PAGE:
The Mousehole Cat

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Barber, Antonia (1990). The Mousehole Cat. London: Walker Books.

(Reprinted in 1996 by Aladdin Paperbacks, a division of Simon & Schuster)

The Mousehole Cat, written by Antonia Barber and illustrated by Nicola Bayley, was inspired by an old Cornish legend. Mowzer the cat lives happily with her “pet”, Tom, who is “very well-behaved” (p.7). Not only does Tom keep her saucer full of cream, and the wood stove well stoked, but he passes his days “in the most useful way possible”: catching fish for Mowzer’s dinner (p.7). When the villagers of Mousehole are unable to send out their fishing boats, it appears the children will go hungry and just before Christmas. Tom, whose children are grown, and parents long gone, decides that he’s the most logical choice to risk his life to bring back fish for the village. Mowzer chooses to join him:

“For he was only a man, she thought, and men were like mice in the paws of the Great Storm-Cat” (p.14).

Listening to the Great Storm-Cat’s wailing, she imagines him to be lonely, “endlessly hunting the men-mice in the deeps of darkness, and never returning to the rosy glow of a red-hot fire” (p.18). To comfort him, she serenades him with her singing… and it works. While they are still in for a tumultuous ride, Mowzer and Tom will return home a boat laden with fish.

Back in the village the townspeople realize what Tom is doing for them and they wait:

“All day they had watched and waited, staring out into the cloud-wracked sea, but they could see no sign of him. And when night fell, the women went home and set candles in all their windows and every man lit his lantern and went down to the harbor walls.” (p.26)

I love the illustrations in this book. The paintings tell the story so beautifully that once they’ve heard it, younger children can relive the adventure simply by looking at them. Rarely does a picture book combine such lyrical prose with so natural a rising climax. Its simple story of valor and loyalty is sure to enthrall the five to eight year olds it is marketed for. It is no surprise that it holds the honors of being both an ALA Notable Children’s Book and Booklist Editor’s Choice in 1990. The Mousehole Cat is sure to live in reader’s and listener’s memories for years to come.

 

The Adventures of Sir Lancelot the Great

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Morris, Gerald (2008). The Adventures of Sir Lancelot the Great. Houghton Mifflin: New York.

How do you introduce a modern-day ten-year old, who isn’t all that keen on reading to begin with, to the legends of King Arthur and Sir Lancelot? For starters, take thirty minutes and the read them Gerald Morris’ The Adventures of Sir Lancelot the Great while they follow along in a copy of their own. (Or give Dad the opportunity. He will love narrating these humorous chapters in an English dialect he didn’t know he had!) Offer your kids their first tastes of Camelot, King Arthur, and the Lady of Shalott; of armour, tournaments, and “recreants”; of rescuing damsels in distress and dragon slaying. And all the while you’ll be able to reinforce the importance of afternoon naps and keeping one’s armor shiny!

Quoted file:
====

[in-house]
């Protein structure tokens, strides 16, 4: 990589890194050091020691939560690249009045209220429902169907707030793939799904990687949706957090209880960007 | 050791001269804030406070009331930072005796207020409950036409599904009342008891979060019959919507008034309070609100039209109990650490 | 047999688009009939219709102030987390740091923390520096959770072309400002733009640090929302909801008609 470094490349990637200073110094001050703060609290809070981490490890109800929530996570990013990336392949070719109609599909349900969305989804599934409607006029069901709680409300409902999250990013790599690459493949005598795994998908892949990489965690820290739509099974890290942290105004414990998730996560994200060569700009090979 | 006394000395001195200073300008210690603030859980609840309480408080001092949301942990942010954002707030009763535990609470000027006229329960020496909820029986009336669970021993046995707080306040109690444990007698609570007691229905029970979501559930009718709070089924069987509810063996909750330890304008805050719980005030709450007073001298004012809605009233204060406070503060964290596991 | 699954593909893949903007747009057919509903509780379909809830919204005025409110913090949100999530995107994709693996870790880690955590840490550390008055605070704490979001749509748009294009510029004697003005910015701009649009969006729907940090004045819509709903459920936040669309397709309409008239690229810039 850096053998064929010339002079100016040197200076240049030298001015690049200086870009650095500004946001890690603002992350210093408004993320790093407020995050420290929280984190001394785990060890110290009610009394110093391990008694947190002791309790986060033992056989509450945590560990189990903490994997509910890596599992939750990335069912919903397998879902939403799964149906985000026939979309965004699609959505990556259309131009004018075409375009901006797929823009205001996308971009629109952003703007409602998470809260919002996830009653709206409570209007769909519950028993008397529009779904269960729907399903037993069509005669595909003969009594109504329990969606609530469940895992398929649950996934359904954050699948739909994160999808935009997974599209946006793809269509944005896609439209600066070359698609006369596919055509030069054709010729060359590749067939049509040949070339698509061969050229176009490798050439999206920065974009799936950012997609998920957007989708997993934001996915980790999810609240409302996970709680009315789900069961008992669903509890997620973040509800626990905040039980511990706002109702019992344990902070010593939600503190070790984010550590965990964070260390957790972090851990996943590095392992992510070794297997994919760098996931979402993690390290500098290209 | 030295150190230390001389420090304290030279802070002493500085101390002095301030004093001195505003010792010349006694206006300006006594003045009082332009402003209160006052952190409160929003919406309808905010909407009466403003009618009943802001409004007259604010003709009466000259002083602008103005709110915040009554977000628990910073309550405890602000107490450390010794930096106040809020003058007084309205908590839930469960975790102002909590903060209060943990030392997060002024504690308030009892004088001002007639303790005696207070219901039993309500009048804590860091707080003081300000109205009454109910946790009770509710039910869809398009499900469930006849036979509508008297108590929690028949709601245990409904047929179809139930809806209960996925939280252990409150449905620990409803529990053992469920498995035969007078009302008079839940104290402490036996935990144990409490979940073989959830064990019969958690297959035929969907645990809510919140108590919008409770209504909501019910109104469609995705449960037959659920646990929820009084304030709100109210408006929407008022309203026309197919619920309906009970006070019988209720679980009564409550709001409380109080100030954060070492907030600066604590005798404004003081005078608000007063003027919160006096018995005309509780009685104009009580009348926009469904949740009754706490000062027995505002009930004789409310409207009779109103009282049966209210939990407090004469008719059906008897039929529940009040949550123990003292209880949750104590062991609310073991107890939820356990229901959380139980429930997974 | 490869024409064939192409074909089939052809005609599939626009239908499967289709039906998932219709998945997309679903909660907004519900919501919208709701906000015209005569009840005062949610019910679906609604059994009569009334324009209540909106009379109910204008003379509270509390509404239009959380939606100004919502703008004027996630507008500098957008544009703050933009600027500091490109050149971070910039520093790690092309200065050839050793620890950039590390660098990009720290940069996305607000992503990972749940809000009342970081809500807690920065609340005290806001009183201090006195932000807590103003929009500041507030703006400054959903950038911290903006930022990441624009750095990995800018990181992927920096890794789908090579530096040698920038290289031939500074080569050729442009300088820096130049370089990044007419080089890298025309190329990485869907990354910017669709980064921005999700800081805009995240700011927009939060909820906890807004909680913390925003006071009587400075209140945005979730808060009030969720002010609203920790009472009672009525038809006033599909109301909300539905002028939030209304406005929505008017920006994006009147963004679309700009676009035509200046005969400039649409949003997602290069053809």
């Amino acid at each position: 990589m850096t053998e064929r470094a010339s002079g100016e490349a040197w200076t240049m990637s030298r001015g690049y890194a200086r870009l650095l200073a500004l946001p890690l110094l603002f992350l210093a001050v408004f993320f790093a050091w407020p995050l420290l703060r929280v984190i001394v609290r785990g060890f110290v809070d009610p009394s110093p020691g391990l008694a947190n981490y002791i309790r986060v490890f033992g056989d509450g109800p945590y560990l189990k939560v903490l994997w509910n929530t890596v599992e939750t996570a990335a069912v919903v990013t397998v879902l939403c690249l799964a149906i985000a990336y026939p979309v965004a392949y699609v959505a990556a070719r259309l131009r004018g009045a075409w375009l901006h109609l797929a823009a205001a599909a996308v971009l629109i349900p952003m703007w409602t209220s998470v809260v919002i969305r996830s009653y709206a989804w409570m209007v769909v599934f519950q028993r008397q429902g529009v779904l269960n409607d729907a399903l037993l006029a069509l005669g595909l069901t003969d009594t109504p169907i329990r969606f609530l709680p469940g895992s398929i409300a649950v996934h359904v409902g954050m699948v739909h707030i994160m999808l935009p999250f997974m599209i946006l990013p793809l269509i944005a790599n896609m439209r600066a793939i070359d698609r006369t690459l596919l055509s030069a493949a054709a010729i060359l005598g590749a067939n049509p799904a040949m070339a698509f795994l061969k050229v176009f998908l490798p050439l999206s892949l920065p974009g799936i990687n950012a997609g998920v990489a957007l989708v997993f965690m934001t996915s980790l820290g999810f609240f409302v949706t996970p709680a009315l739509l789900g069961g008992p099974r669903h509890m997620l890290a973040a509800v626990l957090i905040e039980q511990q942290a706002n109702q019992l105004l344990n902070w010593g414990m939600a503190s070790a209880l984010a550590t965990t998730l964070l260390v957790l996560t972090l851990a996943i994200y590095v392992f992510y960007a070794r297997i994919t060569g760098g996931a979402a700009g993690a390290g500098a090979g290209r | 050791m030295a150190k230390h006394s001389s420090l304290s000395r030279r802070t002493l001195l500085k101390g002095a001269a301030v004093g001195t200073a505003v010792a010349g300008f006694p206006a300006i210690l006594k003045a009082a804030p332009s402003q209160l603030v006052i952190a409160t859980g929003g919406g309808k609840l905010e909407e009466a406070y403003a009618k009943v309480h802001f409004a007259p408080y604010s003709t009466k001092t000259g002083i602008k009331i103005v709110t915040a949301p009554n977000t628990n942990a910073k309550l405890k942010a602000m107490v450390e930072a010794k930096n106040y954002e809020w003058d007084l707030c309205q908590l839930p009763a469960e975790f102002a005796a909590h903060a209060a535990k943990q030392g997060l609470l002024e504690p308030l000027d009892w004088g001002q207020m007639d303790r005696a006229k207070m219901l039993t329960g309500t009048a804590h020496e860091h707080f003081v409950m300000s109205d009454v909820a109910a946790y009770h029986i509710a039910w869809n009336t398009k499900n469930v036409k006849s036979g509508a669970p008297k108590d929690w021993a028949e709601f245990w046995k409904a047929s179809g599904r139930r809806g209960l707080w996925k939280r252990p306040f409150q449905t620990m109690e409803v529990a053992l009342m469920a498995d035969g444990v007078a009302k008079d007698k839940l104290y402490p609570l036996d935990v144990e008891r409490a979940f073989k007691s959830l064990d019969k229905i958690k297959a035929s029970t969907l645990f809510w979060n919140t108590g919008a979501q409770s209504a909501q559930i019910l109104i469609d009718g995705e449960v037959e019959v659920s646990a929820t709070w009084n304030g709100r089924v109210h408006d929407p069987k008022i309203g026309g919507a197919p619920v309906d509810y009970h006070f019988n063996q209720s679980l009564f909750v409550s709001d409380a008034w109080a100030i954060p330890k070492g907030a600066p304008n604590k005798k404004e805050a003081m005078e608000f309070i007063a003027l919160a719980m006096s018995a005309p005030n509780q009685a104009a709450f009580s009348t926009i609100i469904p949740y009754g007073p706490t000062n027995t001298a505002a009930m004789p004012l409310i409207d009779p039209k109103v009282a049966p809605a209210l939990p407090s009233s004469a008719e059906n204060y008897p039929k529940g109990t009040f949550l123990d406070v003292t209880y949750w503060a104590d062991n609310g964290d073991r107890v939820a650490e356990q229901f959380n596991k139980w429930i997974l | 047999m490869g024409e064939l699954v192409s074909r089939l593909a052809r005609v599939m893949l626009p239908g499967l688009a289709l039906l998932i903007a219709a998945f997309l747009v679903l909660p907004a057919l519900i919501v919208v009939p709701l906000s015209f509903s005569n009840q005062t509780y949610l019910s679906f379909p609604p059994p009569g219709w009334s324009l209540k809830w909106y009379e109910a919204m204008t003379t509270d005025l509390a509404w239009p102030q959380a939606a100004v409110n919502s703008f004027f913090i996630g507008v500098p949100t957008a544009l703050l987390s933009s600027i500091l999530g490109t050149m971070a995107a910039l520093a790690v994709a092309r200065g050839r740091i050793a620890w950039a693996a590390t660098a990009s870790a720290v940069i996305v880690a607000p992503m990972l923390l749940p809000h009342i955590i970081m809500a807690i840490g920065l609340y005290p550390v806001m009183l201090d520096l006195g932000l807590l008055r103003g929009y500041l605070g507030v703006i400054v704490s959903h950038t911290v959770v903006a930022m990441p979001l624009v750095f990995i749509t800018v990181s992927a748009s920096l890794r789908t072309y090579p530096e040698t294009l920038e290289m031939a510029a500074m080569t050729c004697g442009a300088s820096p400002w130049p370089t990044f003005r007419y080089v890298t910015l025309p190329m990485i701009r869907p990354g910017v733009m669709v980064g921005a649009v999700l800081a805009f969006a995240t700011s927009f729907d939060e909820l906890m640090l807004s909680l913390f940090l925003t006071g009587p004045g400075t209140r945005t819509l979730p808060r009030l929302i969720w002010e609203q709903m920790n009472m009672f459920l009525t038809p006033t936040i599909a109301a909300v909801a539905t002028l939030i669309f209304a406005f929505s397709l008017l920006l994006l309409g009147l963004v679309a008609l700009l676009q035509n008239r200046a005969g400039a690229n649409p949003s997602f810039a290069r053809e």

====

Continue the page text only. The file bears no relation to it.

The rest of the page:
This title is a perfect read aloud for grades one and up, and an excellent reader for fourth graders. Kudos to Gerald Morris for this little gem of a book.

A Grain of Rice

Pittman, Helena Clare (1996). A Grain of Rice. New York: Bantam Doubleday Dell.

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Humble farmer Pong Lo longs to marry the beautiful Princess Chang Wu, and the feeling is mutual. Unfortunately the Emperor finds the request outrageous,

“Prince!” shrieked the Emperor. “A peasant cannot be a prince! A prince must come from noble blood!” His moustache twitched madly.  (Pittman, p.4)

With his daughter’s coaxing, the Emperor concedes to the farmer’s working in the palace. The clever, cheerful, and hardworking Pong Lo more than proves himself- but it is still not enough to become the son-in-law to the highest in the land. When her father invites all of the young nobles of China in hopes of finding a suitable match for the princess, Chang Wu becomes gravely ill in her sorrow over not marrying Pong Lo.

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“With no hope of marrying Pong Lo she grew sadder and sadder until at last she only stayed in bed. Her black eyes lost their sparkle and her cheeks became pale.” (Pittman, p.20)

With his knowledge of herbs Pong Lo creates a potion to save the princess. He tells the Emperor, “It will cure the disease if the heart is willing. But you must tell the Princess that it comes from me.” The Emperor promises the farmer anything he wants if his daughter lives, but when her health is restored, and Pong Lo again requests her hand in marriage, the Emperor still will not budge. And so the clever Pong Lo requests… a grain of rice.

“But if His Majesty insists, he may double the amount every day for a hundred days.” (Pittman, p.32)

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And a lesson in multiplication is born! Pong Lo becomes the richest person in the land, and deemed acceptable to provide for the Princess Chang Wu.

A Grain of Rice is a simple, humorous story incorporating some wonderful character qualities, while making mathematics meaningful at the same time. Reading level is 4.0, but this title is very appropriate as a read aloud for early elementary students, and just plain fun for the entire family to listen to. I would recommend it as one resource for learning about Asian cultures to use with six and seven year olds, while older siblings are enjoying Young Fu of the Upper Yangtze and Where the Mountain Meets the Moon.

The Bears on Hemlock Mountain and The Courage of Sarah Noble